Nike has long been committed to pushing forward the culture by celebrating Black athletes and global changemakers. Hence, its Nike Yardrunner campaign, a celebration of the rich history, heritage, and legacy of Historically Black Colleges and Universities (HBCUs), rolled out last November. Well it’s that time again, and this time, Nike is not only highlighting students who exemplify a commitment to community, legacy, and excellence via storytelling but is also offering HBCU swag at select Nike stores.
“The new HBCU Fan Gear brings to life the historical institutions and their trailblazing alumni,” explains a press release shared with ESSENCE. “Led by HBCU alum from ideation to execution, this work is intended to celebrate and empower the Black community.”
The new drop follows their six-year partnership with Florida A&M University Athletics as its official athletic footwear, apparel, and equipment provider. It also comes on the heels of Nike’s July announcement that they will continue to supply FAMU with footwear, uniforms, and apparel.
Ahead, learn more about some of the impactful Yardrunners who after running things at their alma mater, are running things around the globe.
A’zia Reed – Kentucky State University
According to Reed, prayer and a positive mindset are what allow the basketball forward to dominate in the classroom and on the court. She doesn’t dwell on “I’m here to show everyone what Kentucky State is and what we stand for,” she says.
Mulbe Marcellus Dillard IV – Florida A&M University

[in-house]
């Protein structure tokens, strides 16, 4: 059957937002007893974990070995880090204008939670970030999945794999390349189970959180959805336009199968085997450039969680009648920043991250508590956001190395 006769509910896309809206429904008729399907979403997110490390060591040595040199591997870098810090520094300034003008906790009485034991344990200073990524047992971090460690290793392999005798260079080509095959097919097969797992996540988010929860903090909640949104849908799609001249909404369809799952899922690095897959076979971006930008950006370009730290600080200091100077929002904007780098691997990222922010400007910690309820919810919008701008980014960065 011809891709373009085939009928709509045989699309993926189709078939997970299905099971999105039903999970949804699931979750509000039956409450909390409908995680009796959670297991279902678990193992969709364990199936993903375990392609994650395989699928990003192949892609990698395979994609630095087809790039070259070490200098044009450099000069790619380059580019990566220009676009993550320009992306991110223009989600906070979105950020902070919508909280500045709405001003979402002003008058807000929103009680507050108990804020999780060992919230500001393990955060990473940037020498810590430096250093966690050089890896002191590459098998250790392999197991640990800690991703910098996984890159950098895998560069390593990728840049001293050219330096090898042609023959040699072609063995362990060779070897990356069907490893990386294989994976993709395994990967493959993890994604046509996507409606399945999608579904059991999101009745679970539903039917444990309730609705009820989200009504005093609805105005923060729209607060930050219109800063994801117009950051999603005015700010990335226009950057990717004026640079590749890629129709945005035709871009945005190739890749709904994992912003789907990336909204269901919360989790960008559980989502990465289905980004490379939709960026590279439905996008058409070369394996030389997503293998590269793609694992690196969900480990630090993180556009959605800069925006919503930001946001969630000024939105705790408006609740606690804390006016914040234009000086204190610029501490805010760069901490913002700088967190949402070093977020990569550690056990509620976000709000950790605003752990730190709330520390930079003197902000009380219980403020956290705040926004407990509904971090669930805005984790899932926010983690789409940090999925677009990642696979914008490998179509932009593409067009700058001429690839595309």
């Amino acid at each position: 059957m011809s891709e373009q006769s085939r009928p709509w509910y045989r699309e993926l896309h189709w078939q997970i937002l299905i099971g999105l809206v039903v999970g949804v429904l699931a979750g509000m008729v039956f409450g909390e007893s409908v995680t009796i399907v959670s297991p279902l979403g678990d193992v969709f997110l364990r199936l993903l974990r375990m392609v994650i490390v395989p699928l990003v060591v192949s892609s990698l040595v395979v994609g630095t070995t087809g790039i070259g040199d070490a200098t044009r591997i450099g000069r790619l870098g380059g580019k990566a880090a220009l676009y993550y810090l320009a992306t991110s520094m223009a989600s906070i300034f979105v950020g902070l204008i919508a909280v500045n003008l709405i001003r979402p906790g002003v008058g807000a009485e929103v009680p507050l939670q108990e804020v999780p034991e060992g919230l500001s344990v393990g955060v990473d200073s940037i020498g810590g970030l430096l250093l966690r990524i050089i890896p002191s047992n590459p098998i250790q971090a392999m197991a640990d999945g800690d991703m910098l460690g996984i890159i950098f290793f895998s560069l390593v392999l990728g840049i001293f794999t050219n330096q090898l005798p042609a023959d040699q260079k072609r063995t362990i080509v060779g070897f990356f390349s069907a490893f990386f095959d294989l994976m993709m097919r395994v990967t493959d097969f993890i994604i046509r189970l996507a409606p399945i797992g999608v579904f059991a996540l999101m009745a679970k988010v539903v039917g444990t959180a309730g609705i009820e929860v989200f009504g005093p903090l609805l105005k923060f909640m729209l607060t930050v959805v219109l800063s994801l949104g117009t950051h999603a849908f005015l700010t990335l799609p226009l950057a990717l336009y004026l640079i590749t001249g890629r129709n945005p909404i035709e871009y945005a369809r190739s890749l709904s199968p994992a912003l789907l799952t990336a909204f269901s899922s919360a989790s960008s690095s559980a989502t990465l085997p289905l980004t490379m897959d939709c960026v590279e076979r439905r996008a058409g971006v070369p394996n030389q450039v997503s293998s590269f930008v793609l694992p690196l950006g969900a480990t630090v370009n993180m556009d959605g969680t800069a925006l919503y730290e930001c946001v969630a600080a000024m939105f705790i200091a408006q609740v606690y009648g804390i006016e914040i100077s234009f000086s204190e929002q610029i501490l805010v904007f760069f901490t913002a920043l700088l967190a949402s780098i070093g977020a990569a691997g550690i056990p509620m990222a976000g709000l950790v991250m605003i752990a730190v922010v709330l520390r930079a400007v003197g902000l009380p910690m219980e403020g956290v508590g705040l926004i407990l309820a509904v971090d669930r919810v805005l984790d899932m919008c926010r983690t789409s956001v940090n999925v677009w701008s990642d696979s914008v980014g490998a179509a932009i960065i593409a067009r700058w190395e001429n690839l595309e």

The Chicago native says that the lessons he’s learned from golf directly correlate to life — especially as often one of the few Black people in the space. “I feel like, with golf, I was able to transcend into a different environment,” he says. “Golf got me to a better place and a better mentality overall. I think that’s very unique.”
Taliyah Townsend – North Carolina A&T
Currently training to become a doctor of Pharmacy at Howard University, the former sprinter understands best the importance of safe spaces for us. “You know how when you’re walking in your purpose and you feel inside like, ‘Yo, this is what I’m supposed to be doing”? That’s literally how I felt at A&T all the time,’” she says. “Being an athlete doesn’t define who you are, doesn’t define your potential, doesn’t define your work. You’re so much more than an athlete.”
Clint Gray & Derrick Moore – Tennessee State University
The co-owners of Slim & Husky’s Pizza Chain credit their alma mater for molding them into who they are today. “The culture at Tennessee State, I would say, is like none other,” Gray says. “And everybody at our school is like, of course, proud of where they come from, but Tennessee State’s one of those places where everybody becomes family after a while.” According to Moore, attending an HBCU cultivates a business mind. “I would suggest that any kid that wants to go to an HBCU, if they’re thinking about business, that’s the best thing they can do, because African-Americans, and not just African-Americans, but Black people around the globe create majority of the trends and style and just the essence of what it is to be cool, fly, fresh,” he says.
Dominique Pierre – Delaware State University
Introduced to horseback riding at 5-years-old, this equestrian boasts a bold and confident attitude, as well as a spirit of adventure. “Being the only Brown girl in this specific sport and then being a brown girl in corporate America, I feel like that has helped me be able to adjust and know how to talk a certain way, but also be very vocal and direct,” she says.
Martin Oliver – Central State University
Oliver credits Central State University for preparing him with this mindset for life beyond basketball. “I want to create my own outlet through fashion, through basketball, then just staying afloat as far as being a Black African American in today’s world,” he says. “I want to be remembered as a dope person, great fashion influencer, and a great basketball player. What influences me the most, on being the person that I am, is struggle, and not having a person that I wanted. So I just try to be the person that everybody needs as much as I can be.”